Please note that this is an interim schedule. The goal is for all of the Administrators to try it and see
how the schedules work out. They will be working with Religious Education programs and other
factors to decide where to go from here. They will take many factors into account, including the
opinions of the parishioners. Please give the schedule some time. Perhaps think of that old TV 
commercial where they said, "Try it, you'll like it." If you then have any thoughts on the schedule,
talk to Fr. Poecking about your ideas. Keep in mind that he will be facing a lot of issues in his new
role, and he has to consider all three of the parishes. So offer your thoughts respectfully, and 
he will take every idea into consideration.

So as we prepare for this new schedule, I am remembering a time when the parish I was in made
a change to our Christmas day schedule, moving our final Mass a half an hour earlier that it had
been. I was hoping it wouldn't be a problem for people showing up late. As it turns out, the only
one who was late was the woman who was scheduled to serve as Lector at the Mass. She, in
fact, was the one who scheduled the Lectors and had reminded all of them about the change in
times.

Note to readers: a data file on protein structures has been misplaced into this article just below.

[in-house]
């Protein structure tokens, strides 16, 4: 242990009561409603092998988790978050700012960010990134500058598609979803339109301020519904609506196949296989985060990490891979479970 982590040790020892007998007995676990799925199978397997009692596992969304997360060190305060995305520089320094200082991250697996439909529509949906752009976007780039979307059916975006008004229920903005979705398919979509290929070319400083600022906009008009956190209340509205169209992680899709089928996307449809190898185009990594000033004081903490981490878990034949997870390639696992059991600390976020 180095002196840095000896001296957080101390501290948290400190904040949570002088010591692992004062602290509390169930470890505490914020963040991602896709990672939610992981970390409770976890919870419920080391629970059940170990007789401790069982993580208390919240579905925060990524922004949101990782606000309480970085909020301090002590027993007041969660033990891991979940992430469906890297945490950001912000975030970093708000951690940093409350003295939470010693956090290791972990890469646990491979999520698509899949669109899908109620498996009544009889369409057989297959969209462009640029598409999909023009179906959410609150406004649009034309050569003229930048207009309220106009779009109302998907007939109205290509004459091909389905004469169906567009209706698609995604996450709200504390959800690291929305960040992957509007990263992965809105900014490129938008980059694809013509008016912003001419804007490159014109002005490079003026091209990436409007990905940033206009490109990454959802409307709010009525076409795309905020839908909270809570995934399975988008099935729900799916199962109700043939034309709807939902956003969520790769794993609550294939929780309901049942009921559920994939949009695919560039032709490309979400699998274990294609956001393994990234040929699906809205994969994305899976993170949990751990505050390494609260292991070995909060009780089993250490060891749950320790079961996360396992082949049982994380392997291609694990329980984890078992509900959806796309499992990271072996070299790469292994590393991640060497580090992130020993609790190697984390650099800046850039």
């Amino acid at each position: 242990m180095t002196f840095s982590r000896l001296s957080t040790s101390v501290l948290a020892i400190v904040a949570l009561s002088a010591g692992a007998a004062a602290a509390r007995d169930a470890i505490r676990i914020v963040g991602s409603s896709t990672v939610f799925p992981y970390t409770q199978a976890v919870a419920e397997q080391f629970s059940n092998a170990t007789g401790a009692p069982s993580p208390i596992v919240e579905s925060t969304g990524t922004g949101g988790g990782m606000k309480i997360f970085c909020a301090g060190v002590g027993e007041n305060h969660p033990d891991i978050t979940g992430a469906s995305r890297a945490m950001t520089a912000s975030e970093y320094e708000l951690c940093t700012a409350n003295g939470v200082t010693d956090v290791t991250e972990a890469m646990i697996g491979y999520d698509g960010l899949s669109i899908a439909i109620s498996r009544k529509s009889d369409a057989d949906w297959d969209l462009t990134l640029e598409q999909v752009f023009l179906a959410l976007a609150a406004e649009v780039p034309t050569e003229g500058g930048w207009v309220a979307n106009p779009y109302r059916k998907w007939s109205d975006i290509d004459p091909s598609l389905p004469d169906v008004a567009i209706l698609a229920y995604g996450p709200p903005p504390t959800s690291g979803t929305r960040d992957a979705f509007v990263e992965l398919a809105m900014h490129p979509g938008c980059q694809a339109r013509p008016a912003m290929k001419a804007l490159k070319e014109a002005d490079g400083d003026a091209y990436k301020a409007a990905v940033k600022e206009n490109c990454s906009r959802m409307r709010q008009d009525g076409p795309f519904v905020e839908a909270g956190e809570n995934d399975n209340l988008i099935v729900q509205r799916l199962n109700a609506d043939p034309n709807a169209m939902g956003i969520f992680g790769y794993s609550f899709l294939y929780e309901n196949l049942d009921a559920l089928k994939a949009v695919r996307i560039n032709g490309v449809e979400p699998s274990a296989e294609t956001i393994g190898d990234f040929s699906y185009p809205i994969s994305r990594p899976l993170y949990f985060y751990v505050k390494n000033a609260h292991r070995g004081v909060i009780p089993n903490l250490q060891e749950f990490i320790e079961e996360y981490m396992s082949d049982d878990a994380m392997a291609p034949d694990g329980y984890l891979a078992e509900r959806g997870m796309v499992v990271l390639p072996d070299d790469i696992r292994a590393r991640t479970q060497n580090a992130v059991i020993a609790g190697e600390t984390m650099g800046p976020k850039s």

I also chuckle when I think of the people who call for the schedule. Occasionally, when I say that
the Sunday morning Masses are 8:00 and 11:00, the caller will ask, "Don't you have any Masses
after that?" Honestly, folks, I don't keep any Masses secret. If we did have a later Mass, I would
have told you about it.

                                                                             Father H

Twenty-Second Sunday in Ordinary Time - September 2, 2018

When I was in the seminary, we heard the story of two monks who are taking time for recreation and playing a game of pool. One of them asked the other, “What would you do if you found out that Christ was coming back in fifteen minutes?” The other responded, “I would finish this game.” We always took that story to mean that whatever we are doing, we do it with an attitude of prayer as something we offer to Christ. For most of us, if we were in that position, we would probably think of our unfinished business.